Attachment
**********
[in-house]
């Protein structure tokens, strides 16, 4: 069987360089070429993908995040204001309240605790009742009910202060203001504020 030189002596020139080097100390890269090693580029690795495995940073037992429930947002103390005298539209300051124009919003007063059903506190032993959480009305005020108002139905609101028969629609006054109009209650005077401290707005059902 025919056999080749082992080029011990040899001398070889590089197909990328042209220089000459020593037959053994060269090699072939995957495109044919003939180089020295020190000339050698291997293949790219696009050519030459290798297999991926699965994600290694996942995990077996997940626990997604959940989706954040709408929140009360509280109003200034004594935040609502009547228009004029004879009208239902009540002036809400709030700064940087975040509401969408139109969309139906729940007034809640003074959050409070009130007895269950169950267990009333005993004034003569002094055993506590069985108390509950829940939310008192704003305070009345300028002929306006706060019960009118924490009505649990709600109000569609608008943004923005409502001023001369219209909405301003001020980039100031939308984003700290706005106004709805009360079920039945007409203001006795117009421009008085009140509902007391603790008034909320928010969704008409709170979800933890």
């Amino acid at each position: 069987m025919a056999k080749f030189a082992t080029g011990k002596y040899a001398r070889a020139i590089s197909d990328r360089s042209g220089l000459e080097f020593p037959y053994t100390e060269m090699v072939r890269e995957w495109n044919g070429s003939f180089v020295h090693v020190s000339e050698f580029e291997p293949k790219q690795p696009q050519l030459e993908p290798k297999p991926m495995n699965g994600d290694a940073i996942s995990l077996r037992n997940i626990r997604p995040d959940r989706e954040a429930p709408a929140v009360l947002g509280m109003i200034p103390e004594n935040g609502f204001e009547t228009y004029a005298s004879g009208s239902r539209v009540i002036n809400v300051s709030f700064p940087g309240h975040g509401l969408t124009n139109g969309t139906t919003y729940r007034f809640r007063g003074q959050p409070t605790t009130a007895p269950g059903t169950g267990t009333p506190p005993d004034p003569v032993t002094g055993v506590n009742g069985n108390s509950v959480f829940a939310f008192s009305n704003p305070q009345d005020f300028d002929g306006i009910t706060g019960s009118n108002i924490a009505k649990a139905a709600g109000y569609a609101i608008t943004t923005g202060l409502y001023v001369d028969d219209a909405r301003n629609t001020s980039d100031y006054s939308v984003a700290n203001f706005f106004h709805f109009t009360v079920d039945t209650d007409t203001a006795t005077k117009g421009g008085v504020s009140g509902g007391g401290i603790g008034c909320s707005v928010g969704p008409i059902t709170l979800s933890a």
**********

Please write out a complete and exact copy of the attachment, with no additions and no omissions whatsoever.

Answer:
[in-house]
């Protein structure tokens, strides 16, 4: 069987360089070429993908995040204001309240605790009742009910202060203001504020 030189002596020139080097100390890269090693580029690795495995940073037992429930947002103390005298539209300051124009919003007063059903506190032993959480009305005020108002139905609101028969629609006054109009209650005077401290707005059902 025919056999080749082992080029011990040899001398070889590089197909990328042209220089000459020593037959053994060269090699072939995957495109044919003939180089020295020190000339050698291997293949790219696009050519030459290798297999991926699965994600290694996942995990077996997940626990997604959940989706954040709408929140009360509280109003200034004594935040609502009547228009004029004879009208239902009540002036809400709030700064940087975040509401969408139109969309139906729940007034809640003074959050409070009130007895269950169950267990009333005993004034003569002094055993506590069985108390509950829940939310008192704003305070009345300028002929306006706060019960009118924490009505649990709600109000569609608008943004923005409502001023001369219209909405301003001020980039100031939308984003700290706005106004709805009360079920039945007409203001006795117009421009008085009140509902007391603790008034909320928010969704008409709170979800933890």
């Amino acid at each position: 069987m025919a056999k080749f030189a082992t080029g011990k002596y040899a001398r070889a020139i590089s197909d990328r360089s042209g220089l000459e080097f020593p037959y053994t100390e060269m090699v072939r890269e995957w495109n044919g070429s003939f180089v020295h090693v020190s000339e050698f580029e291997p293949k790219q690795p696009q050519l030459e993908p290798k297999p991926m495995n699965g994600d290694a940073i996942s995990l077996r037992n997940i626990r997604p995040d959940r989706e954040a429930p709408a929140v009360l947002g509280m109003i200034p103390e004594n935040g609502f204001e009547t228009y004029a005298s004879g009208s239902r539209v009540i002036n809400v300051s709030f700064p940087g309240h975040g509401l969408t124009n139109g969309t139906t919003y729940r007034f809640r007063g003074q959050p409070t605790t009130a007895p269950g059903t169950g267990t009333p506190p005993d004034p003569v032993t002094g055993v506590n009742g069985n108390s509950v959480f829940a939310f008192s009305n704003p305070q009345d005020f300028d002929g306006i009910t706060g019960s009118n108002i924490a009505k649990a139905a709600g109000y569609a609101i608008t943004t923005g202060l409502y001023v001369d028969d219209a909405r301003n629609t001020s980039d100031y006054s939308v984003a700290n203001f706005f106004h709805f109009t009360v079920d039945t209650d007409t203001a006795t005077k117009g421009g008085v504020s009140g509902g007391g401290i603790g008034c909320s707005v928010g969704p008409i059902t709170l979800s933890a």